“Now, most of it is harmless, but a lot of it is not. And periodically the world gets obsessed with redefining otherness. We want to identify who is them and who is us,” Clinton said. “When we get insecure, we want to return to home base and be with us, and not with them.”
It was a soft, gentle explanation of the basic roots of genocide, a topic that haunts his presidency.
Clinton had human-rights victories. He intervened in Bosnia with U.S.-led airstrikes. But he is the president who failed Rwanda, where a genocidal slaughter of the Tutsi tribe by the dominant Hutus began in 1994, his second year in the White House. Classified documents made public in 2004 showed his administration knew of a “final solution to eliminate all the Tutsis” in advance of the killing of one million men, women and children.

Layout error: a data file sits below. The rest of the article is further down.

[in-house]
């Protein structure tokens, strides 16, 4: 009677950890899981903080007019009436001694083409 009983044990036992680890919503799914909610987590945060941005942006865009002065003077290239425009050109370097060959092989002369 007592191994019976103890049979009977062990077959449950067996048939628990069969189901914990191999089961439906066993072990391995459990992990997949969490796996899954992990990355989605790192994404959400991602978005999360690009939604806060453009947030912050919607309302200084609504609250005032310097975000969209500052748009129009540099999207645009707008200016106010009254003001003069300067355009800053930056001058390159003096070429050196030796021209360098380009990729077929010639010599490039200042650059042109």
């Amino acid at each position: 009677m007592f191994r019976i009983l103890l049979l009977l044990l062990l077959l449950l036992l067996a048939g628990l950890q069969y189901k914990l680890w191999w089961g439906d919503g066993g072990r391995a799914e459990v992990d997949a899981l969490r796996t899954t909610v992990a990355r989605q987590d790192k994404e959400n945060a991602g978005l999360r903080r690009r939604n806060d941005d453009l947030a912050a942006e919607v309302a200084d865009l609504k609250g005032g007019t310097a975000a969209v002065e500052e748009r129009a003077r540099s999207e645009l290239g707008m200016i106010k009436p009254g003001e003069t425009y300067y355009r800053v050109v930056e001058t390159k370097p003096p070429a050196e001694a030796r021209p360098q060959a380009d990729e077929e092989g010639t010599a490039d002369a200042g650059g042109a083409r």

He referred to the Rwandan genocide obliquely Thursday night.
“I’m grateful that when I was president time and circumstance made it possible for me to end some terrible abuses of human rights,” he said. “I’m heartbroken whenever I think of the opportunity that I could have had and didn’t seize.”
In recent years, Clinton has said he bumbled an opportunity to save, perhaps, 300,000 of those one million lives in Rwanda. Clinton has told interviewers the failure was part of the inspiration to form his foundation, recently renamed as the Bill, Hillary and Chelsea Clinton Foundation.
His foundation shared the Dodd Prize with Tostan, an international human rights organization based in Senegal, where it has prevailed on much of the country to stop the genital cutting of women and forced marriage of children.